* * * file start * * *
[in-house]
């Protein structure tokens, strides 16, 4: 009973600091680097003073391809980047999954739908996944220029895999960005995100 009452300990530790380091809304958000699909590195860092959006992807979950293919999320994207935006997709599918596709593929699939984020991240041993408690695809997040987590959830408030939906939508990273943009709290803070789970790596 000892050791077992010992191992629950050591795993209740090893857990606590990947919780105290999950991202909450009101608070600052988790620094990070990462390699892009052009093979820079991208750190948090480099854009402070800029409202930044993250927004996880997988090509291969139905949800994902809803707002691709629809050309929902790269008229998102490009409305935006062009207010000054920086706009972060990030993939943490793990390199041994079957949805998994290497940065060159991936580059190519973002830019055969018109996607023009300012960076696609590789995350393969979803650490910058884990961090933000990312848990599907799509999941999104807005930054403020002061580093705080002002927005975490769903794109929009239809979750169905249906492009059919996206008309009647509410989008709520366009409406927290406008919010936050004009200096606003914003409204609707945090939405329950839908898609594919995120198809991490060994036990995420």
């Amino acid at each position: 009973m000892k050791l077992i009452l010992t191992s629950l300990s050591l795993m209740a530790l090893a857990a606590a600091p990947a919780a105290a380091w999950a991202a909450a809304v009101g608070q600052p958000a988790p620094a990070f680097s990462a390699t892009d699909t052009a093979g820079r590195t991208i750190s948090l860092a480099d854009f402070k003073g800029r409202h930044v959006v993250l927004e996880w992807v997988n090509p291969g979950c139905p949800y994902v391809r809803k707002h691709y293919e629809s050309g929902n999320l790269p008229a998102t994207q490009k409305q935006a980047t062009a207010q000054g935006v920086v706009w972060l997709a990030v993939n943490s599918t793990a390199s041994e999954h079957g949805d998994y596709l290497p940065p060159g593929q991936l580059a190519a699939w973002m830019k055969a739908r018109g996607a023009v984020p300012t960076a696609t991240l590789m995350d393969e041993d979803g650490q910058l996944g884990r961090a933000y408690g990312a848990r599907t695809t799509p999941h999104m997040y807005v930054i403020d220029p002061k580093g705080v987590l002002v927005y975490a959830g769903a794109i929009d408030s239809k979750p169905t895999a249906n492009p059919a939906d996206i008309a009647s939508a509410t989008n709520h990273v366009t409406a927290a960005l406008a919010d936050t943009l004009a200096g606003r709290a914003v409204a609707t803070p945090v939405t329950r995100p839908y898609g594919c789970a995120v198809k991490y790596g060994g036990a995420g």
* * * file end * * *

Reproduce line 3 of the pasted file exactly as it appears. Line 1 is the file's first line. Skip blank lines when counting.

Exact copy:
């Amino acid at each position: 009973m000892k050791l077992i009452l010992t191992s629950l300990s050591l795993m209740a530790l090893a857990a606590a600091p990947a919780a105290a380091w999950a991202a909450a809304v009101g608070q600052p958000a988790p620094a990070f680097s990462a390699t892009d699909t052009a093979g820079r590195t991208i750190s948090l860092a480099d854009f402070k003073g800029r409202h930044v959006v993250l927004e996880w992807v997988n090509p291969g979950c139905p949800y994902v391809r809803k707002h691709y293919e629809s050309g929902n999320l790269p008229a998102t994207q490009k409305q935006a980047t062009a207010q000054g935006v920086v706009w972060l997709a990030v993939n943490s599918t793990a390199s041994e999954h079957g949805d998994y596709l290497p940065p060159g593929q991936l580059a190519a699939w973002m830019k055969a739908r018109g996607a023009v984020p300012t960076a696609t991240l590789m995350d393969e041993d979803g650490q910058l996944g884990r961090a933000y408690g990312a848990r599907t695809t799509p999941h999104m997040y807005v930054i403020d220029p002061k580093g705080v987590l002002v927005y975490a959830g769903a794109i929009d408030s239809k979750p169905t895999a249906n492009p059919a939906d996206i008309a009647s939508a509410t989008n709520h990273v366009t409406a927290a960005l406008a919010d936050t943009l004009a200096g606003r709290a914003v409204a609707t803070p945090v939405t329950r995100p839908y898609g594919c789970a995120v198809k991490y790596g060994g036990a995420g």